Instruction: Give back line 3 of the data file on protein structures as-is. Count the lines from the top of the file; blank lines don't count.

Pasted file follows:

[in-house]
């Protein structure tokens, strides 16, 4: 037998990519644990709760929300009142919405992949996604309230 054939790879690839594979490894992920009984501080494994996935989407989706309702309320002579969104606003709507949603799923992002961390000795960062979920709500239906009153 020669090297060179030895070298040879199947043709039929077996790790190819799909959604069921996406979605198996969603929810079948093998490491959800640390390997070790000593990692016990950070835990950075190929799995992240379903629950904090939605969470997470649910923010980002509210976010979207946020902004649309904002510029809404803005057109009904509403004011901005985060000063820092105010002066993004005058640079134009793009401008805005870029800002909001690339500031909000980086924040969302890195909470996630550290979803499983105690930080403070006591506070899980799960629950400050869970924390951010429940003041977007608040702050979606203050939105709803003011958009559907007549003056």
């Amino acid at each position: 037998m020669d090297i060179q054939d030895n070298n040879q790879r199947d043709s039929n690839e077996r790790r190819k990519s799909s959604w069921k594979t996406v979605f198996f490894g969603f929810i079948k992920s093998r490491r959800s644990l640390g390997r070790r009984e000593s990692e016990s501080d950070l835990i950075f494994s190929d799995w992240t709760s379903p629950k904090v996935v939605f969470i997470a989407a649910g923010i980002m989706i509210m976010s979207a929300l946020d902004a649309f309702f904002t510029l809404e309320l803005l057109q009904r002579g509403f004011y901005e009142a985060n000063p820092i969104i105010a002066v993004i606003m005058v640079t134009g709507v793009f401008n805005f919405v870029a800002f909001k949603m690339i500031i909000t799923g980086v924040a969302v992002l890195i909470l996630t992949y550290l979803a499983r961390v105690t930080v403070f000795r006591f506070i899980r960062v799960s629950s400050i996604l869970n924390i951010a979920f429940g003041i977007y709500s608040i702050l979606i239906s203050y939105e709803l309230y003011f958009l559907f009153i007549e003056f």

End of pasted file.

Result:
């Amino acid at each position: 037998m020669d090297i060179q054939d030895n070298n040879q790879r199947d043709s039929n690839e077996r790790r190819k990519s799909s959604w069921k594979t996406v979605f198996f490894g969603f929810i079948k992920s093998r490491r959800s644990l640390g390997r070790r009984e000593s990692e016990s501080d950070l835990i950075f494994s190929d799995w992240t709760s379903p629950k904090v996935v939605f969470i997470a989407a649910g923010i980002m989706i509210m976010s979207a929300l946020d902004a649309f309702f904002t510029l809404e309320l803005l057109q009904r002579g509403f004011y901005e009142a985060n000063p820092i969104i105010a002066v993004i606003m005058v640079t134009g709507v793009f401008n805005f919405v870029a800002f909001k949603m690339i500031i909000t799923g980086v924040a969302v992002l890195i909470l996630t992949y550290l979803a499983r961390v105690t930080v403070f000795r006591f506070i899980r960062v799960s629950s400050i996604l869970n924390i951010a979920f429940g003041i977007y709500s608040i702050l979606i239906s203050y939105e709803l309230y003011f958009l559907f009153i007549e003056f």